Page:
When my husband and I left graduate school (in animal behavior) we decided that we had to be more practical and do something to earn a decent living.  We were tired of student wages and since government funding was starting what looked to be years of decline, the academic road seemed to be closing .  We moved to central Indiana.  I got a job in a hospital research lab using my biology degree and my husband decided to pursue an interest in building – a far cry from his training in psychology and behavioral pharmacology.  Back in the late 70’s it was still comparatively easy to shift occupations and even though he had no real training, he was hired by a construction company as a field superintendant.  Though he had a lot to learn, he knew how to learn and he turned it into a 5 year study of residential building and real estate sales.  After I left graduate school, there came to be time for art again.  I had gotten over my discouragement from the college professors and started to draw animals as I had in the past.  I bought a nib pen and a bottle of India ink and began to play with them with a joy I hadn’t had in a decade.  I found some Ebony pencils and sketched.  It was a great deal of fun, without the pressure of trying to justify what I liked to do.

And then, with one child born and another on the way, he decided to jump start his own building company.  In the middle of the worst recession in recent times and interest rates in the teens.  Ah, youth.  Needless to say, there was no money to hire consultants or graphic artists for our publicity.  The task fell to me, even though I had never done a drawing of a building in my life, much less created something from a blueprint.  I found what little there was in the bookstore -no online searching available then – and taught myself perspective drawing.  It is a good thing that his first houses were very simple log cabins shaped like a square or an el.  I kept those first drawings for a long time.  They were truly awful and served notice of how far I had come and how far I had to go even yet.  I wish I still had them, but somehow they got lost in one of the moves.  I didn’t throw that artwork away on purpose even though it was very bad because it was an important step on the way.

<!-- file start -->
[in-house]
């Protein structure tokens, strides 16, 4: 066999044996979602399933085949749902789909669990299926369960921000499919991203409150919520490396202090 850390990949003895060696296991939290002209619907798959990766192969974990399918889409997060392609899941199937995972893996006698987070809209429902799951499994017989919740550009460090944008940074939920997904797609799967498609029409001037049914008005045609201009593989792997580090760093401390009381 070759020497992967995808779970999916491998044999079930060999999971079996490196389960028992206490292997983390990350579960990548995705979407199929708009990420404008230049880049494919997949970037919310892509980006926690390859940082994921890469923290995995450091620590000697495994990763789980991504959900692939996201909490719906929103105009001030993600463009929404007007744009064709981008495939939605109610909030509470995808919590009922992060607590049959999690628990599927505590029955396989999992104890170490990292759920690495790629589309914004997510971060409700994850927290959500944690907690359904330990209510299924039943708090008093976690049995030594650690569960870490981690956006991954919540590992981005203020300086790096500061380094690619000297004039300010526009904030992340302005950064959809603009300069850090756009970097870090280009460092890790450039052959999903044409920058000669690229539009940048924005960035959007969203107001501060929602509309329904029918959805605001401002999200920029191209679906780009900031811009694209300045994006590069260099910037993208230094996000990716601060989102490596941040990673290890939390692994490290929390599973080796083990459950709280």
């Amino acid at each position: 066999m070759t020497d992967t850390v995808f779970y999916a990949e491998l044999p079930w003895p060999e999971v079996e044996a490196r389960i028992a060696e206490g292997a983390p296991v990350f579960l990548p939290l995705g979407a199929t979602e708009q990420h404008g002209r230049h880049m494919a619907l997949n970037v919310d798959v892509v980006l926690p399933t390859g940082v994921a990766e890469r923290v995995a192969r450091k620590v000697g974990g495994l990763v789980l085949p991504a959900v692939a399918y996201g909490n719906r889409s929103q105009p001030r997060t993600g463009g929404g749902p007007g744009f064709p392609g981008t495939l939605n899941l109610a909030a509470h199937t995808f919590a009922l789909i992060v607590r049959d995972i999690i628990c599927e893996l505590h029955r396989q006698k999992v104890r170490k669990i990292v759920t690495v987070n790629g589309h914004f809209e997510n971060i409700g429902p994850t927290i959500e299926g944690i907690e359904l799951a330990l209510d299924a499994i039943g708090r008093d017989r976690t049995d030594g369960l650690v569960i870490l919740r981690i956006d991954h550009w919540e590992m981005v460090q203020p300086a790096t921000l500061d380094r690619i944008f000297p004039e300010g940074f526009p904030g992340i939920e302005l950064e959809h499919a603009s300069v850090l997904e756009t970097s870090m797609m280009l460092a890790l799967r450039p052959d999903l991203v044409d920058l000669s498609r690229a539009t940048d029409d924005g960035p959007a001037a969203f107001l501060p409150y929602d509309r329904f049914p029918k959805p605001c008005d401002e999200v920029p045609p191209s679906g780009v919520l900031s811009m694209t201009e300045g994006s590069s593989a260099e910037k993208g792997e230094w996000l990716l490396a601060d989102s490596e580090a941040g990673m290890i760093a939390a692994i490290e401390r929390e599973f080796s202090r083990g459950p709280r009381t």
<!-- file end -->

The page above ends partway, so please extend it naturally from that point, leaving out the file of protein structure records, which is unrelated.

Since he was designing for our homes, we would often stop on a trip to look at interesting architecture and architectural details and take photos.  At first I didn’t care much and was rather bored, but as time went on, I began to see real beauty in good design and detail.  I started to see things to point out to him – a little easier since I was usually in the passenger seat.  As my interest in architecture grew and we got into more and more complicated structures, I began to incorporate it into my own art.  I started working on pictures of interesting buildings and taking on commissioned work from homeowners and other builders.  I began to get into art shows and had a few things in a gallery.  I got a nice camera to take my reference pictures and started carrying it with me on trips. 

My style has changed a little over the years and for the better I hope.  I still usually start with a line drawing made from pen and ink.  That’s what we needed first for our print media and  I like the definition that it gives.  It must appeal to that more strict scientific side of me, I think.  I have experimented with hard pastels, watercolors, and colored pencils and currently use a combination of the three for the color overlay.  I tend use the pastel overlay as the base most of the time, although I have been trying the watercolors over the stone barns recently.  It is all a great experiment and since I  now allow myself to use the “circular file” there isn’t as much angst over it all.  It has been a great ongoing journey and not one that I ever would have expected growing up.  Here’s some art from the long, long ago.

An arctic fox

A chipmunk